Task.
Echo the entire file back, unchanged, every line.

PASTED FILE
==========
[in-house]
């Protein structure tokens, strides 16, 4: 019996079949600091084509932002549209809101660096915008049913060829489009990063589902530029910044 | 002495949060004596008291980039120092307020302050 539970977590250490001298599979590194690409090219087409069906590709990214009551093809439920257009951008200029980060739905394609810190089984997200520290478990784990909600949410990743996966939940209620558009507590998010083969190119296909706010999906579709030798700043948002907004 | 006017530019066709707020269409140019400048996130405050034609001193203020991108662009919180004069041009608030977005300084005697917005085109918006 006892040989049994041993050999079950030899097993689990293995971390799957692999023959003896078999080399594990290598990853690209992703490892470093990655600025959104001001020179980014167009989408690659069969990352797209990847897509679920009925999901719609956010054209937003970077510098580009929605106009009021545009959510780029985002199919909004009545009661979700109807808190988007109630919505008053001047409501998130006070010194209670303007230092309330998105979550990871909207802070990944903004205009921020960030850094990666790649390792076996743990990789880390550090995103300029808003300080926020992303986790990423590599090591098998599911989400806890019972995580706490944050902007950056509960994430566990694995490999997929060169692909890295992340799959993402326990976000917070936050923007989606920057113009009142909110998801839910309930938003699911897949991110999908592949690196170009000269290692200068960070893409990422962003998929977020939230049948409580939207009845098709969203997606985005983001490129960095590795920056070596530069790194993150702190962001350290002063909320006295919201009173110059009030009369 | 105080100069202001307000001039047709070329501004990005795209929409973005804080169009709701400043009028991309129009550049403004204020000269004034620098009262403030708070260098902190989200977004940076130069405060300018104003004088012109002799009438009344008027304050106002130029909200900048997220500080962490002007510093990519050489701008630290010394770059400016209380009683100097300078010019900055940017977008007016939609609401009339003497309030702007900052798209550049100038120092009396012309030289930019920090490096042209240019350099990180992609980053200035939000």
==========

[in-house]
């Protein structure tokens, strides 16, 4: 019996079949600091084509932002549209809101660096915008049913060829489009990063589902530029910044 | 002495949060004596008291980039120092307020302050 539970977590250490001298599979590194690409090219087409069906590709990214009551093809439920257009951008200029980060739905394609810190089984997200520290478990784990909600949410990743996966939940209620558009507590998010083969190119296909706010999906579709030798700043948002907004 | 006017530019066709707020269409140019400048996130405050034609001193203020991108662009919180004069041009608030977005300084005697917005085109918006 006892040989049994041993050999079950030899097993689990293995971390799957692999023959003896078999080399594990290598990853690209992703490892470093990655600025959104001001020179980014167009989408690659069969990352797209990847897509679920009925999901719609956010054209937003970077510098580009929605106009009021545009959510780029985002199919909004009545009661979700109807808190988007109630919505008053001047409501998130006070010194209670303007230092309330998105979550990871909207802070990944903004205009921020960030850094990666790649390792076996743990990789880390550090995103300029808003300080926020992303986790990423590599090591098998599911989400806890019972995580706490944050902007950056509960994430566990694995490999997929060169692909890295992340799959993402326990976000917070936050923007989606920057113009009142909110998801839910309930938003699911897949991110999908592949690196170009000269290692200068960070893409990422962003998929977020939230049948409580939207009845098709969203997606985005983001490129960095590795920056070596530069790194993150702190962001350290002063909320006295919201009173110059009030009369 | 105080100069202001307000001039047709070329501004990005795209929409973005804080169009709701400043009028991309129009550049403004204020000269004034620098009262403030708070260098902190989200977004940076130069405060300018104003004088012109002799009438009344008027304050106002130029909200900048997220500080962490002007510093990519050489701008630290010394770059400016209380009683100097300078010019900055940017977008007016939609609401009339003497309030702007900052798209550049100038120092009396012309030289930019920090490096042209240019350099990180992609980053200035939000």